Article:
Rose's devastation was complete. It seemed tall the hurt and pain, the uncertainty and emptiness, the loneliness had instantly come crushing down upon my beautiful Rose. I wanted to go to her and hold her until I could take the pain away; but at the same time I wanted to sweep her away somewhere to hide; to pretend this hadn't happened. I wanted to believe our tender loving relationship had not been disrupted. I wanted our "little island of peace" in a world of chaos to be as it was. I guess deep down, I had hoped Larry was dead, or at least would never again bother us. I had, just days before, realized I deeply and completely loved this woman although I knew I had no right to do so.
So I sat feeling useless and empty watching Merrilee comforting Rose while my mind rushed to consider as many future scenarios as it could shape. What would happen now? Would she rush off to him? Would she forsake him as he had done to her? Was our bond forever broken? Have I lost the most precious thing in my life? The thought of losing her was more frightening than death, for without her, there was no more life for me.
I stared at the two women. My stomach churned and fear ran through me like a chilling ice storm as tears formed in my eyes. I sat silently and still, as through my mind passed again and again one brief phrase. Rose, I love you … Rose I love you … Rose, I love you…
"SHE MAY COME BACK!"
I may as well have not been in the room. I moved to sit next to Rose as she sobbed in Merrilee's arms. At this time of personal upheaval, Rose had turned, not to me, but rather to Merrilee. I felt twinges of jealousy, but at the same time I realized these two women had worked their way through tragedies together long before I ever entered their lives. My role was resigned to that of assistant comforter, probably the best for which I was suited.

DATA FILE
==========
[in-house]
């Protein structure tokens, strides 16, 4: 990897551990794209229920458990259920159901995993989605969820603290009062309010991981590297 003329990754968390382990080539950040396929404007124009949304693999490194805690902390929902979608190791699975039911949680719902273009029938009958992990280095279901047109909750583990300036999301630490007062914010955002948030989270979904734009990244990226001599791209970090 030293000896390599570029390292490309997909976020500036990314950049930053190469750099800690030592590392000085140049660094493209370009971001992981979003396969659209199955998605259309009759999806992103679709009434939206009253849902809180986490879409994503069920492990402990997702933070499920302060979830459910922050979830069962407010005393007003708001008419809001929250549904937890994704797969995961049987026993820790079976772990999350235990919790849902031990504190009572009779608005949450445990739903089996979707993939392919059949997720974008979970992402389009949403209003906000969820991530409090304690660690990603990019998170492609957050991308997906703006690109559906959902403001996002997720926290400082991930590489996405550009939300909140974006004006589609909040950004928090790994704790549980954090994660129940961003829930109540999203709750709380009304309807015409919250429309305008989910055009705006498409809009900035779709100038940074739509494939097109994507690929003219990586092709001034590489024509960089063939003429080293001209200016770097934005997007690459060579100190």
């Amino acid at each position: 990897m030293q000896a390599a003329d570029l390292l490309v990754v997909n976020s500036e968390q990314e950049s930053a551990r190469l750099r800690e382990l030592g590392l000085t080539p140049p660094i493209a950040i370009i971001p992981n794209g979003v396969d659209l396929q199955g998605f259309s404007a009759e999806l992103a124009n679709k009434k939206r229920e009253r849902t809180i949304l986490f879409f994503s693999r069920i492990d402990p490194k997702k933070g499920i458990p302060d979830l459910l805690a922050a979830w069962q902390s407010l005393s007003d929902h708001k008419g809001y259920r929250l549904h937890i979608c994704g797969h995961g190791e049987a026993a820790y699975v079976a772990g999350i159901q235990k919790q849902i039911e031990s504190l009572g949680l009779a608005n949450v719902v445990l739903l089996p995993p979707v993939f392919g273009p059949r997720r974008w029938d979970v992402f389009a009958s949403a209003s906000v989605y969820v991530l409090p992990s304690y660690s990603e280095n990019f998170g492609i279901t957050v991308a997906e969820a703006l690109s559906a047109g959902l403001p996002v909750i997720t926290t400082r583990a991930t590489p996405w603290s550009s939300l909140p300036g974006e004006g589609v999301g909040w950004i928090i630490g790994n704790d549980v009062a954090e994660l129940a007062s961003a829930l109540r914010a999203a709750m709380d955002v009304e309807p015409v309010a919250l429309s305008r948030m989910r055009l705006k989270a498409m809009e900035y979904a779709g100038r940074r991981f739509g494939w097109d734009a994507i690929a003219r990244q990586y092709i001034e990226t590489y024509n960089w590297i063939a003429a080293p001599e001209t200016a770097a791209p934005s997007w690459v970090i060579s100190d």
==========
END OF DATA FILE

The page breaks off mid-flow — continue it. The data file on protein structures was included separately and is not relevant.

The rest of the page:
A full half hour passed before Rose calmed enough to leave the couch. It was more like looking at a different person than just another side of a person I knew well. We all stood. As Merrilee wrapped her arm about Rose's shoulder, I turned and walked toward the kitchen. The words Rose spoke sent a chill through me.
"I have to go out there."
I froze, waiting for Merrilee to respond.
Please! Talk her out of it! Tell her not to go! Don't let her do this! Rose, I love you! The thoughts flew through my head as I waited for Merrilee to say anything similar.
"Are you sure?" Merrilee asked.
I turned to see Rose nodding slowly and tearfully. "Yes. I have to see if there's anything left. If I can help him, or maybe I just want to slap his face and tell him to go to hell, but I can't just sit here."
I was hurt and confused. "Go to him! You want to go to him! The same piece of crap who stole everything you had, and left you with two boxes! You want to go to him! You'll leave here to go to some worthless junkie asshole in the psycho ward of a jail!" In my anger I had walked toward her until I stood directly in front of her.